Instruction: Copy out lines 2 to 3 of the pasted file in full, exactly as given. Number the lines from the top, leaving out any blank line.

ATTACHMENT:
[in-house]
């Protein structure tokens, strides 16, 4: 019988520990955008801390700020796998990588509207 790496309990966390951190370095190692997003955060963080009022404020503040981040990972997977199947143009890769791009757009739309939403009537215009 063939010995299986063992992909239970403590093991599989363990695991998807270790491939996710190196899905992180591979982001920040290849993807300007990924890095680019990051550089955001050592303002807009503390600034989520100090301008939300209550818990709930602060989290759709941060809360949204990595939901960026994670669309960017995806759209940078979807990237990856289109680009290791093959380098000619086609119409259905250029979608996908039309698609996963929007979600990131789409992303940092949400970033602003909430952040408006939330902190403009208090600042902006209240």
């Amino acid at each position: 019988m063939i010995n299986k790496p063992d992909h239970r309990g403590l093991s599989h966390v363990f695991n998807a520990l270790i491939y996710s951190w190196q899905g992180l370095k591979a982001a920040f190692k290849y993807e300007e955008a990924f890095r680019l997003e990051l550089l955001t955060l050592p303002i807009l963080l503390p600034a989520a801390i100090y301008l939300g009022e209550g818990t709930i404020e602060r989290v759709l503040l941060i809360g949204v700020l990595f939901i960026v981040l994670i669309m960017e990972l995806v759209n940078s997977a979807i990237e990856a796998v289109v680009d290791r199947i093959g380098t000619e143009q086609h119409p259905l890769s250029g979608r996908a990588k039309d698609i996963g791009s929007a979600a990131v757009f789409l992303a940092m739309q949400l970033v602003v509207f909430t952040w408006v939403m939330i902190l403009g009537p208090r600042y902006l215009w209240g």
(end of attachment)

């Protein structure tokens, strides 16, 4: 019988520990955008801390700020796998990588509207 790496309990966390951190370095190692997003955060963080009022404020503040981040990972997977199947143009890769791009757009739309939403009537215009 063939010995299986063992992909239970403590093991599989363990695991998807270790491939996710190196899905992180591979982001920040290849993807300007990924890095680019990051550089955001050592303002807009503390600034989520100090301008939300209550818990709930602060989290759709941060809360949204990595939901960026994670669309960017995806759209940078979807990237990856289109680009290791093959380098000619086609119409259905250029979608996908039309698609996963929007979600990131789409992303940092949400970033602003909430952040408006939330902190403009208090600042902006209240």
């Amino acid at each position: 019988m063939i010995n299986k790496p063992d992909h239970r309990g403590l093991s599989h966390v363990f695991n998807a520990l270790i491939y996710s951190w190196q899905g992180l370095k591979a982001a920040f190692k290849y993807e300007e955008a990924f890095r680019l997003e990051l550089l955001t955060l050592p303002i807009l963080l503390p600034a989520a801390i100090y301008l939300g009022e209550g818990t709930i404020e602060r989290v759709l503040l941060i809360g949204v700020l990595f939901i960026v981040l994670i669309m960017e990972l995806v759209n940078s997977a979807i990237e990856a796998v289109v680009d290791r199947i093959g380098t000619e143009q086609h119409p259905l890769s250029g979608r996908a990588k039309d698609i996963g791009s929007a979600a990131v757009f789409l992303a940092m739309q949400l970033v602003v509207f909430t952040w408006v939403m939330i902190l403009g009537p208090r600042y902006l215009w209240g």